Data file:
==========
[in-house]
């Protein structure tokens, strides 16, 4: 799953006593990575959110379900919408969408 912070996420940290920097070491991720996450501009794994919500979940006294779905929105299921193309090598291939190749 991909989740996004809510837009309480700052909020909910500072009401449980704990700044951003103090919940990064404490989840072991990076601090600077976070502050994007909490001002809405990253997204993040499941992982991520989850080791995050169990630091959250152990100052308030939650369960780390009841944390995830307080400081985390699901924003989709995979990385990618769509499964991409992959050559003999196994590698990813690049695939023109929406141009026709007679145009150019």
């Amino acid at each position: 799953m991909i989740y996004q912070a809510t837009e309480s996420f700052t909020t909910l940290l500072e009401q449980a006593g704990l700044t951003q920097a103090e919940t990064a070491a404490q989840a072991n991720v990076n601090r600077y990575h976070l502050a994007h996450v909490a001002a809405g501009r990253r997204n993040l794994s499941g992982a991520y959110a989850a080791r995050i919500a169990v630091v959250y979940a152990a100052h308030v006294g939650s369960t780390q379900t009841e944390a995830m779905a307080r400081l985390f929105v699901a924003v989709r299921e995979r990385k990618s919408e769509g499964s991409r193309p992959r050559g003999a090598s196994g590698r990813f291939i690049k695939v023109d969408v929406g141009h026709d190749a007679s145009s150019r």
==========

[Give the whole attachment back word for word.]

[in-house]
């Protein structure tokens, strides 16, 4: 799953006593990575959110379900919408969408 912070996420940290920097070491991720996450501009794994919500979940006294779905929105299921193309090598291939190749 991909989740996004809510837009309480700052909020909910500072009401449980704990700044951003103090919940990064404490989840072991990076601090600077976070502050994007909490001002809405990253997204993040499941992982991520989850080791995050169990630091959250152990100052308030939650369960780390009841944390995830307080400081985390699901924003989709995979990385990618769509499964991409992959050559003999196994590698990813690049695939023109929406141009026709007679145009150019």
């Amino acid at each position: 799953m991909i989740y996004q912070a809510t837009e309480s996420f700052t909020t909910l940290l500072e009401q449980a006593g704990l700044t951003q920097a103090e919940t990064a070491a404490q989840a072991n991720v990076n601090r600077y990575h976070l502050a994007h996450v909490a001002a809405g501009r990253r997204n993040l794994s499941g992982a991520y959110a989850a080791r995050i919500a169990v630091v959250y979940a152990a100052h308030v006294g939650s369960t780390q379900t009841e944390a995830m779905a307080r400081l985390f929105v699901a924003v989709r299921e995979r990385k990618s919408e769509g499964s991409r193309p992959r050559g003999a090598s196994g590698r990813f291939i690049k695939v023109d969408v929406g141009h026709d190749a007679s145009s150019r």